I've long been fascinated by the interaction of law and culture, and so jumped at the chance to be one of the authors of Lawtalk: The Unknown Stories Behind Familiar Legal Expressions, due out in November. The rich histories behind phrases we law professors use every day, coupled with their tendency to pop up in today's headlines, is just plain fun. So I'm also very happy to get this chance to guest blog a bit and share some of those stories with readers of The Faculty Lounge.
I'll start with two related terms: "rap" and "rap sheet." The former started life meaning a blow to a person or sharp tap on an object. Over the centuries it developed a figurative meaning, and by the end of the 19th century to "get the rap" for something was well-established slang for getting the blame. The lingo of criminal world then adopted "rap," adding colorful variations. The New York Times in 1926 helpfully provided this translation of one meaning of "rap" for its readers: "When one is singled out from a line of suspects as the dick who slid with the ticktick, one is the victim of a 'rap.'"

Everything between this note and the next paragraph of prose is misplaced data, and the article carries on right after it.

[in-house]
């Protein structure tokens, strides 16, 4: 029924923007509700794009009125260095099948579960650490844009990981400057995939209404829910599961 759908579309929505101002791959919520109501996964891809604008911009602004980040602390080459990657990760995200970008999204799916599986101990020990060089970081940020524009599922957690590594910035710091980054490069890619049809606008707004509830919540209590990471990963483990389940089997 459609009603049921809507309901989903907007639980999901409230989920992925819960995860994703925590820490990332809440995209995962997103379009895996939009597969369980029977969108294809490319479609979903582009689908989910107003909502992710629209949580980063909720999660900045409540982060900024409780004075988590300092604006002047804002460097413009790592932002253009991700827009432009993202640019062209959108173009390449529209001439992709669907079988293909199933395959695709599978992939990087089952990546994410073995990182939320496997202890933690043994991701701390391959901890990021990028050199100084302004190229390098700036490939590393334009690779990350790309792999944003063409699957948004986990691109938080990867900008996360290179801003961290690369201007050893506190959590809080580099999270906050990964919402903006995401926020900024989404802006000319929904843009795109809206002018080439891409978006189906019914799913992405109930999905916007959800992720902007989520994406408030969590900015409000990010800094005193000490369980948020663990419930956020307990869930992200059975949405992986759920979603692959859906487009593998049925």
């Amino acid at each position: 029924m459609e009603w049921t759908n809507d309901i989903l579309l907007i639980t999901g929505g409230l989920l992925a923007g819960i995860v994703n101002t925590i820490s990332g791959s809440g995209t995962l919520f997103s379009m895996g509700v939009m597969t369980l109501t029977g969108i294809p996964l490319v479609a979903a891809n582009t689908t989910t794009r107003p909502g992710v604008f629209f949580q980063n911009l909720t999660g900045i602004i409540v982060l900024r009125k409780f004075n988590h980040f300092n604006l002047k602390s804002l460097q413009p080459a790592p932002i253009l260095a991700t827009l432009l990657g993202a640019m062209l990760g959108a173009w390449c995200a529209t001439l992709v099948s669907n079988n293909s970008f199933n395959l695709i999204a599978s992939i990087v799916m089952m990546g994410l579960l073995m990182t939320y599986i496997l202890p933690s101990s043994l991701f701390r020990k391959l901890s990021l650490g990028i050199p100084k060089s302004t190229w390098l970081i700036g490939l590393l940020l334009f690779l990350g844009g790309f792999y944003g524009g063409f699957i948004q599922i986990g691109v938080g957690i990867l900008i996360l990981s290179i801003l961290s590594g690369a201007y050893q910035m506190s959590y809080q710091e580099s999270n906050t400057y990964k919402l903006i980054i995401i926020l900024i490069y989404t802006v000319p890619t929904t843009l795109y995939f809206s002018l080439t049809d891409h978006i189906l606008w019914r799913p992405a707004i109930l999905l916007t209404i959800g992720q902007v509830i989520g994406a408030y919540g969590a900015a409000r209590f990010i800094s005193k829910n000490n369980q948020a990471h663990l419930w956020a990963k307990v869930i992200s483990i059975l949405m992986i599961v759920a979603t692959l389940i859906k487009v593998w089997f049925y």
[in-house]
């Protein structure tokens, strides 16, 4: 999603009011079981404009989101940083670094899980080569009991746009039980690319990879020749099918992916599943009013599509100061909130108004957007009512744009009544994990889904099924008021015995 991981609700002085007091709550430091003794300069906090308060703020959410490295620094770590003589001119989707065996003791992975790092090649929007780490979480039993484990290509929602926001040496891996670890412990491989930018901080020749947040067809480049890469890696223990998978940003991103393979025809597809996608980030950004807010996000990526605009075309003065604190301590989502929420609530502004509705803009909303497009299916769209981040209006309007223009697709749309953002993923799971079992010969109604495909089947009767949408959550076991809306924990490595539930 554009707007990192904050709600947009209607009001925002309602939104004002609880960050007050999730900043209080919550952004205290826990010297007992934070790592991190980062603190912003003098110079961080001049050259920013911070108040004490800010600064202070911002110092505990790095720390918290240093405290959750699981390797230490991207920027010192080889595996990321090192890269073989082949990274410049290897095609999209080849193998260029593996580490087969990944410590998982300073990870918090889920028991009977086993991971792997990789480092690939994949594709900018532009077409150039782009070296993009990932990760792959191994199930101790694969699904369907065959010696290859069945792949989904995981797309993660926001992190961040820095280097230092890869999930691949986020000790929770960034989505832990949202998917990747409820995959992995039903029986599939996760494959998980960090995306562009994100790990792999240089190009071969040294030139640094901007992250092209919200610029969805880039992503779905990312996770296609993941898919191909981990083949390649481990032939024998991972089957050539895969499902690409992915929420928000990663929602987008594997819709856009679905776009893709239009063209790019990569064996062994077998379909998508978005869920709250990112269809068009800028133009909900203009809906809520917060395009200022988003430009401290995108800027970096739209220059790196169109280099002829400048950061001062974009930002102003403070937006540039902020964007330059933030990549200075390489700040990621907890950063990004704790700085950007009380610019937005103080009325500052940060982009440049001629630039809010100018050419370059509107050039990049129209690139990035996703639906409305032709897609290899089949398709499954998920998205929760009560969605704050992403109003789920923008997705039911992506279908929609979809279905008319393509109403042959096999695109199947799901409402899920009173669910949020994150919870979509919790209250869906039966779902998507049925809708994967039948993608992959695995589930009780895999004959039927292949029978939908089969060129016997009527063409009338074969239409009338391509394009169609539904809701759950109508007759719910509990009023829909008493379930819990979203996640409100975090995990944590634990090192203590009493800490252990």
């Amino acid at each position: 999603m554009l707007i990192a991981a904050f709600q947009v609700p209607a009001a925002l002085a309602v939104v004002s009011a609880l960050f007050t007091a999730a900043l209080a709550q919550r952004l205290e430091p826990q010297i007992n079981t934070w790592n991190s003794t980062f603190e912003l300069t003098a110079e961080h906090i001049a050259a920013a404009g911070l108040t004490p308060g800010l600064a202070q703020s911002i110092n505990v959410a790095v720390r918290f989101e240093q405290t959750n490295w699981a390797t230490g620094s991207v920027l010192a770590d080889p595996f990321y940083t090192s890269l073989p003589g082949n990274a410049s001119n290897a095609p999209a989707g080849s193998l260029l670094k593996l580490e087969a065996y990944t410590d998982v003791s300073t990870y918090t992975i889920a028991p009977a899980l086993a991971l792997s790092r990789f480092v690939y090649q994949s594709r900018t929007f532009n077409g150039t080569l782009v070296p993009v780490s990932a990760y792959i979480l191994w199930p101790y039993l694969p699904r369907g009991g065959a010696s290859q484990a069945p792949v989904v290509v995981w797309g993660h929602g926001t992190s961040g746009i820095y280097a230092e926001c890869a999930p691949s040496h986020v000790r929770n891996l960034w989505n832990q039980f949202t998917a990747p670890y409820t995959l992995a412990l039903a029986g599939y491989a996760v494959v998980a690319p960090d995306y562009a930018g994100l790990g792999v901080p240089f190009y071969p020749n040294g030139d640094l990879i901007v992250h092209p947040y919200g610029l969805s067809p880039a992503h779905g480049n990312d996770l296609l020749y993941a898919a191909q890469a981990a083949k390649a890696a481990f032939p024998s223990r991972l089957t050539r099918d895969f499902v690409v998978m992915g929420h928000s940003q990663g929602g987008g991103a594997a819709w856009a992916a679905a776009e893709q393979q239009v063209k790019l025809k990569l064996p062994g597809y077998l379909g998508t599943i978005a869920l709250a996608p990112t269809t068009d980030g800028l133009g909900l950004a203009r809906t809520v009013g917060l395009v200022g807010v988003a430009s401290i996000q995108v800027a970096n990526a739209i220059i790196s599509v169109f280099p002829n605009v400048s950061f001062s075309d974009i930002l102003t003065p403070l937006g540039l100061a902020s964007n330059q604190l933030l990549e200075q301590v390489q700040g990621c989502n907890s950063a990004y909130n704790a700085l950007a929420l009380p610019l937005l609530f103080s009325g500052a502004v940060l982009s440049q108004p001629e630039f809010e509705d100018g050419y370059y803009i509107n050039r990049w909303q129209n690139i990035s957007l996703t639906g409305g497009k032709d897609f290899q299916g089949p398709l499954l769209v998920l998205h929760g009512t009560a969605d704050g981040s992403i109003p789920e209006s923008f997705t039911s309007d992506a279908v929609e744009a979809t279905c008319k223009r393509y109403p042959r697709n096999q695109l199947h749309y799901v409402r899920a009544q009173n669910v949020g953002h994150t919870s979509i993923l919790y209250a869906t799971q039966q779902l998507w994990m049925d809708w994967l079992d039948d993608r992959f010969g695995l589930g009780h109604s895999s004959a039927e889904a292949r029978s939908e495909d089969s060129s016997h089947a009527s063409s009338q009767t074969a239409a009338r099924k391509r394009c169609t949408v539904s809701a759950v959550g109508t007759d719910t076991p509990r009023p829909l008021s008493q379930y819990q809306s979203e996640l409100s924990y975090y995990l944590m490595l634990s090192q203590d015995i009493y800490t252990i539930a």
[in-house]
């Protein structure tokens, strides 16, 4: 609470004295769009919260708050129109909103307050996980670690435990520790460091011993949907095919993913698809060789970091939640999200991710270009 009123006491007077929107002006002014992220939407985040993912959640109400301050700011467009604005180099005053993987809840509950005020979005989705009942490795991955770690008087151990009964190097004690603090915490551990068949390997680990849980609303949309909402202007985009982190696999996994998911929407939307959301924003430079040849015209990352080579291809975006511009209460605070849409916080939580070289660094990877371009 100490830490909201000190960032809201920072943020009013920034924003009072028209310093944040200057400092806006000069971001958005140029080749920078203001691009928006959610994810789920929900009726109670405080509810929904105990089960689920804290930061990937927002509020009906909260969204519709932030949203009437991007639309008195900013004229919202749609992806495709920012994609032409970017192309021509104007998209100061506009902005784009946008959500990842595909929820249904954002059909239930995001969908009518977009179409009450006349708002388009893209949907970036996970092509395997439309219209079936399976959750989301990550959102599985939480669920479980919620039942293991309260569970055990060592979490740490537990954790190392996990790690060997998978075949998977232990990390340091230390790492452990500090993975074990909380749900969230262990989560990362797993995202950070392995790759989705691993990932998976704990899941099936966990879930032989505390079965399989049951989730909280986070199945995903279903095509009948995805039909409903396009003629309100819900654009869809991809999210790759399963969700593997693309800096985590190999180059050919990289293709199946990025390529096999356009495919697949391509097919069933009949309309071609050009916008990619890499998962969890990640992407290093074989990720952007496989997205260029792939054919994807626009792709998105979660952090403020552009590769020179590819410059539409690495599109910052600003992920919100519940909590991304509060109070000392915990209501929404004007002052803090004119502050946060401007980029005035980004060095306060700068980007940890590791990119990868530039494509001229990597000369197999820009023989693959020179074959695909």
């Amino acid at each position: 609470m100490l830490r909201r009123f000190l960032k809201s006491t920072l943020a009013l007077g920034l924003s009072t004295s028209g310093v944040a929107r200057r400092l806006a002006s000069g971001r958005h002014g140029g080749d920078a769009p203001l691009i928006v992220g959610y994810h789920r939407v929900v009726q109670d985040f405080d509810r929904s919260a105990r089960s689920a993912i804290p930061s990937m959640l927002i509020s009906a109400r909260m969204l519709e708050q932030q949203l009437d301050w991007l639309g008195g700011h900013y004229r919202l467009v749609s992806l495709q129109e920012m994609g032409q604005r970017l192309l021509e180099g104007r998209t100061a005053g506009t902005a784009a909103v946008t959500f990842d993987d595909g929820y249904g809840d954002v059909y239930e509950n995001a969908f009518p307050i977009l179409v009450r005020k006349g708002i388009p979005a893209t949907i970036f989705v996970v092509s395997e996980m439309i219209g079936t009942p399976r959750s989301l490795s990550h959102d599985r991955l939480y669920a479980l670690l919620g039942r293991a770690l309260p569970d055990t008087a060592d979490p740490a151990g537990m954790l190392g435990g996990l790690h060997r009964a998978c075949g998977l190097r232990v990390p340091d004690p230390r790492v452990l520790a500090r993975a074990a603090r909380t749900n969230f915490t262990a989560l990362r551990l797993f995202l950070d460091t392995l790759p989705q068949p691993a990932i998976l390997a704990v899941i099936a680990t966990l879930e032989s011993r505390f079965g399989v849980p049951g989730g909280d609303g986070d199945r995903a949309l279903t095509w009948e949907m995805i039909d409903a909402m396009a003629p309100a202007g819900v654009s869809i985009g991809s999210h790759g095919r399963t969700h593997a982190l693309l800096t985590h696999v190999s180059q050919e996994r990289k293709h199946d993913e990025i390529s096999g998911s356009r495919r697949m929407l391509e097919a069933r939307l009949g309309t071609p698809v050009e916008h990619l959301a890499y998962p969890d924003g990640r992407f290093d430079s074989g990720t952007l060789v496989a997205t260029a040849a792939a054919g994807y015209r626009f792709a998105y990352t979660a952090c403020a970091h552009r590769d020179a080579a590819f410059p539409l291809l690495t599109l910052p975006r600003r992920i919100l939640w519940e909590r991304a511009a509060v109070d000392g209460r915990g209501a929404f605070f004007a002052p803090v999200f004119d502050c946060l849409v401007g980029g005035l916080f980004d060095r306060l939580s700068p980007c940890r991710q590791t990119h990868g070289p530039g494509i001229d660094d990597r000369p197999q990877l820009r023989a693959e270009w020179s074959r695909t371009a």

"Rap sheet" came along later, but was based on the well-established sense of "rap" as a criminal charge. This straightforward history did not, however, prevent the establishment of a false etymology -- the belief that the "rap" in "rap sheet" is an acronym for "Record of Arrests and Prosecutions." It would make a logical acronym, like SCOTUS (Supreme Court of the United States).
Logical, but untrue. That version of "rap" sheet is another animal entirely: the backronym. While in a true acronym the phrase precedes the word, a backronym attributes a false back-story. "Golf," for example, did not come from "gentlemen only, ladies forbidden," nor does "cop" come from "constable on patrol." An enterprising computer programmer has even created a backronym generator. FACULTY, for example, becomes "Foolish Antiquarianism Clarification Unbecomingly Lateness Terrible Yelp," and LOUNGE is "Learn Old Unhallowed Neptunian Group Endowment." One computer-generated backronym for RAP is "Ridicule and Penetration."
Nevertheless, the fiction is becoming truth. A few states have actually formally adopted the phrase "Record of Arrest and Prosecution" and call the resulting records R.A.P. Sheets, converting slang into the official title for criminal history records and turning the simple, earthy "rap" into a pretentious series of initials. "Rattling Analyst Poster," anyone?